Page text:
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  • The Greater East Asia Co-Prosperity Sphere: When Total Empire Met Total War by Jeremy A. Yellen
  • Barak Kushner (bio)
The Greater East Asia Co-Prosperity Sphere: When Total Empire Met Total War. By Jeremy A. Yellen. Cornell University Press, Ithaca NY, 2019. xii, 286 pages. $45.00.

In late April 1997, the Asahi shinbun published a series of conversations between former Japanese Prime Ministers Nakasone Yasuhiro and Miyazawa Kiichi. The statesmen agreed on many issues but remained divided on the 1946 constitution. Miyazawa assessed it as a force for good even though it did not emerge from the will of the Japanese people. Nakasone did not dismiss it but felt that Japan had lost its "independence." Therefore he wanted to try and redraft the nation's own constitution.1 The debate was supposed to focus on contemporary Japan but the discussions kept turning back to Japan's war in Asia, which influenced how the leaders viewed the postwar. Was the nature of Japan's postwar constitution reflective of its past or indicative of a peaceful future? After the Abe Shinzō administration stepped down after almost eight years in power, the current push for constitutional reform continues to remain pertinent.

Most contemporary political discussions in Japan still pivot on an assessment of the character of the war and Japan's empire, so Jeremy Yellen's book arrives at a propitious time. He leads us on a behind-the-scenes tour of the scaffolding that the Japanese employed in their imperial construction of the Greater East Asia Co-Prosperity Sphere. Yellen's book opens with the 1937 China Incident. The imperial general headquarters-government liaison conference was created in November 1937, as the army marched toward Nanjing, so it is an apt beginning. It is fitting, as Tomoko Akami explains, because the idea of "equality and independence of colonies from European powers" grew to be "a significant strategic matter for the Allied forces and Japan, for both needed the cooperation of China and other colonies." This shift to gain support propelled the Japanese to further define "its war ideology, the Greater East Asian Co-Prosperity Sphere."2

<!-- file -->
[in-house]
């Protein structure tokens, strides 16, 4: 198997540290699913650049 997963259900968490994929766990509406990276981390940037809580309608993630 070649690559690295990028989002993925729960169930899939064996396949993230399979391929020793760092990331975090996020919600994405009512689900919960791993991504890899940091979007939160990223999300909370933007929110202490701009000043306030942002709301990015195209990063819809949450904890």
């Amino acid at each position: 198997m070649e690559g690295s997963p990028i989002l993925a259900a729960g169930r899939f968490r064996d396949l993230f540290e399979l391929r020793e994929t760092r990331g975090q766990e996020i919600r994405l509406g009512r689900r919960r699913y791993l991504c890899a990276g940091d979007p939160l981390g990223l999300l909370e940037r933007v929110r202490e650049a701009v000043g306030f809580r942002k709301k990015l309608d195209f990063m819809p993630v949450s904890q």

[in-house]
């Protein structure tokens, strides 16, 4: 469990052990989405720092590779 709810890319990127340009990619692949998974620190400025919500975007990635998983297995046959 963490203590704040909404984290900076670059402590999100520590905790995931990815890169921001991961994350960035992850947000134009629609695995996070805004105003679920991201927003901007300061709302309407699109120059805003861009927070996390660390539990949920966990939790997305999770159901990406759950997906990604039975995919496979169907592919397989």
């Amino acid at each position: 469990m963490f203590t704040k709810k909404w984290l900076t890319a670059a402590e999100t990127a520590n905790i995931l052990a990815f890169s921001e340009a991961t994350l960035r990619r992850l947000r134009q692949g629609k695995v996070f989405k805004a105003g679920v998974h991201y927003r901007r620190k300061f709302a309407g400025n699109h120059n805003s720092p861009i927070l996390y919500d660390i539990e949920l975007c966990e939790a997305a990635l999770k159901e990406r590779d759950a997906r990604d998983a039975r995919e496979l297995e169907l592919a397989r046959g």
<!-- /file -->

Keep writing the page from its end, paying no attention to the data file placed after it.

Yellen describes in his deep empirical analysis, showing mastery of the archival record in Japan and the long stretch of Japanese secondary scholarship, how Japan was attempting to shape its own new world order. There [End Page 215] are four schools of thought on the sphere as he sees it: (1) the Kobayashi Hideo school which sees the sphere as starting with the Manchurian Incident in 1931 and then evolving in Japan's push for industrialization and self-sufficiency; (2) the revisionists who see the sphere in an uncritical and congratulatory light as the zenith of Japan's holy war and efforts to liberate Asia; (3) an ideological third school, which sees it as an outgrowth of pan-Asianism and imperialism as an ideological mission containing fascist and neo-Confucian elements all at once; and (4) those who hold that the sphere was an abortive vision of the future.

Building on research examined in The Japanese Wartime Empire, 1931–1945, Yellen takes a more in-depth approach to examine the interactive nature of the sphere in Southeast Asia. By 1942, Japanese rule over 350 million people stretched almost from the Aleutian Islands to India.3 Japanese hegemony was, of course, more illusory than actual but we cannot ignore its impact. In this vein, Yellen embarks on the prior journey that Louise Young analyzed in her description of Manchuria as a key element for Japan's launch of total empire.4 However, historians in mainland China have depicted Manchukuo as a "fake" empire, not worthy of analysis. Yamamuro Shin'ichi cautions us in his autopsy of the region that we need to take care when assessing Japan's imperial periphery because to merely label it as a puppet erases our chances of understanding its complicated legacy.5

In Yellen's analysis, the sphere was a hybrid construction of both fantastical conjecture and practical realpolitik to preserve a space for imperial Japan in an expanding world war. Japanese ideologues saw the sphere as colonial and anticolonial at the same time (p. 20). Japan was...